An optimistic Indian future depends on a strong rural economy

Despite accelerating economic growth in India over the last thirty years, India’s structural transformation remains stunted, said economist Hans Binswanger-Mkhize at a May 10 FSE symposium on global food policy and food security. Unlike China, urban migration and labor absorption have been slower than expected, especially in the typically labor-intensive manufacturing sector. Formal sector jobs are few and declining as a share of employment, and agricultural employment (and growth) remains low.

The rural non-farm sector has been left to pick up the slack, and has emerged as the largest source of new jobs in the Indian economy. This will likely remain so over the next few decades given that two-thirds of India’s growing population is projected to live in rural areas. Add to the equation the need to increase crop yields by 50 percent under changing climate conditions and it becomes apparent that improving rural incomes and supporting agricultural growth is essential to decreasing poverty and unemployment in India now and in the future.

“The importance of India's rural non-farm sector shows us that structural transformation does not follow a recipe,” said commentator Marianne Banziger, a senior scientist at the International Maize and Wheat Improvement Center (CIMMYT) in Mexico.

While non-farm jobs offer significantly higher wages than farm labor, most jobs are informal and/or insecure (i.e., no health benefits, unemployment insurance or pensions). These jobs go mostly to men 18-26 years old who have some education, while the illiterate and women struggle to transition into this sector. Retail trade and transport, construction, and services (internet and phone booths, maintenance and repair of motor vehicles, and hotels and restaurants) are growing especially fast, partly due to urban-rural spillovers, but manufacturing is still only 20 percent of non-farm jobs.

“For rural households, non-farm employment is not distress employment, but a profitable diversification strategy,” said Binswanger-Mkhize. “At the same time, it has selectively absorbed young males into wage employment, decreased the number of farmers, and increasingly concentrated women in agriculture, contributing to a progressive feminization of agriculture.” 

As a result, farms on average have declined in both land and household size, and have moved toward the production of higher-valued goods and a modern model of part-time farming. This transformation concerned Banziger.

“Will the urban and land-less poor be held hostage by part-time farmers?” she asked.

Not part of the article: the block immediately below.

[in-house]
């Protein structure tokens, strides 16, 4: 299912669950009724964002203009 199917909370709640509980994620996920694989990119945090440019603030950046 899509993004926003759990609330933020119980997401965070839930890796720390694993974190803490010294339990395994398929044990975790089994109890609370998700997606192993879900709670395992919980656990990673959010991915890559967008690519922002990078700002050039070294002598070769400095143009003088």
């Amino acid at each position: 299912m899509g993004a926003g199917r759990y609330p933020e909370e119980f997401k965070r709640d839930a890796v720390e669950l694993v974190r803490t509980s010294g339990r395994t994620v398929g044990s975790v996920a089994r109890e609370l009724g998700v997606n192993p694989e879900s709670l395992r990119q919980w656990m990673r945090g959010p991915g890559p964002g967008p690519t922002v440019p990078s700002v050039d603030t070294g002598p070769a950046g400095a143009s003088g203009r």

Banziger projects in the next 20 years food and energy price inflation will likely exceed the income growth of the urban poor. Food price increases will push net consumers, who spend a third of their income on food staples, back into poverty.

“For food prices to remain constant, farmers yield gains will have to increase by 50 percent on essentially the same land area, with less water, nutrients, energy, labor and as climate changes,” said Banziger. "The more we delay investments, the steeper the challenge.”

Fortunately, small farmers are now better equipped to respond to these challenges, but are still limited by scale. Precision irrigation and fertilization technology coupled with remote sensing and cell phone technology enable better yield predictions that affect nutrient application. Better farm-level nutrient management increases farmer income and nutrient use efficiency.

For an optimistic Indian future to be realized government policy must support ways in which households increase their incomes, said Binswanger-Mkhize. A positive outcome for rural areas depends on continued urban spillovers, and on better agriculture and rural development policies, institutions, and programs.

Productivity growth needs to be sustained at very high levels. This requires more responsive, accountable, and better-financed research systems, more diversification of agriculture, and larger, better financed, and more accountable agricultural extension system. India currently employs one-seventh the number of extension workers as China.

"Rapid policy and institutional change will be required to overcome poor performance of many government programs," said Binswanger-Mkhize. "Current subsidies to fertilizer, electricity, water, and support to crop prices are already large, but are an inefficient means to transfer income to farmers."

Direct payments may be a more efficient way of supporting income growth. This is beginning to happen with fertilizers, but should be extended to electricity and food subsidies, said Binswanger-Mkhize.

“Maybe the people who have been disadvantaged in the past are the core for future change. With appropriate support, smallholder farmers can become the engines for agricultural productivity growth and transform India's growing economy,” concluded Banziger.